Oglesby residents have good reason to be excited about the coming expansion of Green Thumb Industries. The city is losing a chunk of change from the transfer of cement property to the state parks and GTI’s cash infusion could replace that missing revenue and then some.
But here’s a word of advice to the city: Bank on it only in the short term — don’t bet on a steady stream of cannabis revenue 10 years from now.
That may sound gloomy or flippant, but there are reasons to treat GTI as a short-term boon to the city rather than a long-term gain around which the city can anchor its fiscal future.
The debate over legalized cannabis bears some notable (and frankly unsettling) similarities to the debate we once had over gambling. Longtime residents will remember when gaming generally, and the lottery particularly, was pitched as a moneymaker for our schools. Not only has the money proven to be a drop in the bucket, but the mere premise of wealthier schools looks now like a swindle.
There are reasons to forecast a similar future for cannabis revenue. As the NewsTribune published earlier this year, lawmakers anticipate hundreds of millions, not billion, in direct revenue. That wouldn’t put a dent in our pension crisis. And what will happen to that revenue stream when cannabis ceases to be the flavor of the month and yields market share to another vice?
It is true that Oglesby stands to benefit from the indirect revenue of cannabis, which is to say the construction and taxation of facilities. GTI’s pledge of a $10.5 million investment will not necessarily translate into a $10.5 million increase to Oglesby’s tax base, but an eight-figure investment still figures to give the city a much-needed boost.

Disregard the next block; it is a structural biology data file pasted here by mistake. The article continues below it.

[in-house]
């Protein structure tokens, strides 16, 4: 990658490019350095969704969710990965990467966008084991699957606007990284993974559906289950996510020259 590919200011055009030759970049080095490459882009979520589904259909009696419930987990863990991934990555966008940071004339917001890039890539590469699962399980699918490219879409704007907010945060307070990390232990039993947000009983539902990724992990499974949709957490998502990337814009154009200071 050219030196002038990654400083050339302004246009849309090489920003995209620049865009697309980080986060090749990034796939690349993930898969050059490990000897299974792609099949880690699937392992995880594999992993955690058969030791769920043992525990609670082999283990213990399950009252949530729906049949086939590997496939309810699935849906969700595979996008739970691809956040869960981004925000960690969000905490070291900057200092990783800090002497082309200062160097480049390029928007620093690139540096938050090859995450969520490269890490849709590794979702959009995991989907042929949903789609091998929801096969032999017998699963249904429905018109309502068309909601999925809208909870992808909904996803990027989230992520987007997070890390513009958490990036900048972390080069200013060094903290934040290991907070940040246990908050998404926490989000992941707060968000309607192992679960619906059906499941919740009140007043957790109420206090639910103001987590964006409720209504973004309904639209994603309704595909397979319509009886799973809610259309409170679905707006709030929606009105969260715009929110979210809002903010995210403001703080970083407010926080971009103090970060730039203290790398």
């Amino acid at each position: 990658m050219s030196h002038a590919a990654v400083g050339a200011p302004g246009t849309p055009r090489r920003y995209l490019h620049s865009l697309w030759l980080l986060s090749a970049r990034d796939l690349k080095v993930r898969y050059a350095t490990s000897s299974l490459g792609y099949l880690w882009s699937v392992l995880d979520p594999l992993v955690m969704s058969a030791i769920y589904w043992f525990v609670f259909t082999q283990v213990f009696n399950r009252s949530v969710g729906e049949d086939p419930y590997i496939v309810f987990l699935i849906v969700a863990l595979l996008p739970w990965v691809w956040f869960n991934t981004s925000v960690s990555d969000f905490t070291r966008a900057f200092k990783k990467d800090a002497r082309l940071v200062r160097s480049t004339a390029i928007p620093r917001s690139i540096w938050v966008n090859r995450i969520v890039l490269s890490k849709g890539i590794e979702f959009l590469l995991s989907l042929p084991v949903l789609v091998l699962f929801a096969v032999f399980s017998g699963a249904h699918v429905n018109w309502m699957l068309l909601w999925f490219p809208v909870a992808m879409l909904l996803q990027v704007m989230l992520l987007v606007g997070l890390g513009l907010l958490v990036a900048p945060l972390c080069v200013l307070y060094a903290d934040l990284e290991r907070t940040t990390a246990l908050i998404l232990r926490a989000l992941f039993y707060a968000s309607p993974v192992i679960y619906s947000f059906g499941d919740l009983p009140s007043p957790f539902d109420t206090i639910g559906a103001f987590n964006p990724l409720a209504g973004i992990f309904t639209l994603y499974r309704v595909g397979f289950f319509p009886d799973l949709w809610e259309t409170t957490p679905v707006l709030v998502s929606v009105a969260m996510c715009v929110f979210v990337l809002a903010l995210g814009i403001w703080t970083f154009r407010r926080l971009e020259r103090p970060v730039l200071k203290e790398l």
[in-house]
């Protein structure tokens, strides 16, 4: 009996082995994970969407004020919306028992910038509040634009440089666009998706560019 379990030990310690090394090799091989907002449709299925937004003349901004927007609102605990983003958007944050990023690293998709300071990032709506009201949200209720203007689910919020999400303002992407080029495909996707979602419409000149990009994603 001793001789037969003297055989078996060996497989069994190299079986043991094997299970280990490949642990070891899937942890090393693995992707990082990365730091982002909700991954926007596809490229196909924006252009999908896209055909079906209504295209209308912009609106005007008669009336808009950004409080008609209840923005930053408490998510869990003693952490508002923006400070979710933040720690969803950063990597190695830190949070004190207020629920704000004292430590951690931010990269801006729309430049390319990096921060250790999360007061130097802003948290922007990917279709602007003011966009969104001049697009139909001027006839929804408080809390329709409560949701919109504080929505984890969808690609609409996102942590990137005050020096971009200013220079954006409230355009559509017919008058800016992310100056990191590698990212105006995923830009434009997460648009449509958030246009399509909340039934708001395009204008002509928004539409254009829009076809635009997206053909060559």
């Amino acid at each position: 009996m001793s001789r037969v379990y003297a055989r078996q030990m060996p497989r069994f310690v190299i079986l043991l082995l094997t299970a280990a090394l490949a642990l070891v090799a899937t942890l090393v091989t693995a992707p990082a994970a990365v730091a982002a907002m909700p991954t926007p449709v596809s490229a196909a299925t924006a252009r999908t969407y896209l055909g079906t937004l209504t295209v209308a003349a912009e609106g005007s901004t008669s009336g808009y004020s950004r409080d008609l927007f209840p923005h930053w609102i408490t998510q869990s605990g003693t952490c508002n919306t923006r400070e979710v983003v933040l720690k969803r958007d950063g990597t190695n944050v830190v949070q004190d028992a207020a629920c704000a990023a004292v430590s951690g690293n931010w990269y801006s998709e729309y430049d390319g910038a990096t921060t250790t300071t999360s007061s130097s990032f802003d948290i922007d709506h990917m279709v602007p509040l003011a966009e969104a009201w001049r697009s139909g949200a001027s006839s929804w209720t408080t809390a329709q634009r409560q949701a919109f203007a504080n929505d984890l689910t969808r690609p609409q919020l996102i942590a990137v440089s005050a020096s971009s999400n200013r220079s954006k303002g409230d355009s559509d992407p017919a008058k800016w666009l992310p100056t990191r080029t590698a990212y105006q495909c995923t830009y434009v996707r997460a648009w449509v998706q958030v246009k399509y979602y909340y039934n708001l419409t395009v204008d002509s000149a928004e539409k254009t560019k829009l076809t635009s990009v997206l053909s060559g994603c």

But for how long can Oglesby bank on cannabis revenue, directly or indirectly? It may only be a few years before GTI finds that market conditions have deteriorated and that fewer workers are needed. GTI then could go cup-in-hand to La Salle County’s Board of Review seeking property tax relief, as they did two years ago when the medical cannabis market failed to meet projections.
Oglesby should project only short-term gains from cannabis and hedge its bets accordingly. The city’s best option: General obligation bonds.
Oglesby could anticipate a reasonable sum to borrow, float bonds and then set an aggressive repayment schedule in case the well suddenly runs dry. The city has pressing needs that include infrastructure improvements, an upgrade of its electrical service and Senica Square. Short-term bonds would provide a means to fund these projects with a managed level of risk.
Get the bonds and get the pot money now. If GTI exceeds expectations and proves to be a durable moneymaker, then great, the city can renegotiate the borrowing terms and even talk about tax cuts or general fund infusion.
But a tandem of short-term borrowing and fiscal discipline would ensure the city won’t be left holding the bag if GTI founders or the market for pot suddenly changes.
Tom Collins can be reached at (815) 220-6930 or TCollins@shawmedia.com. Follow him on Twitter @NT_Court.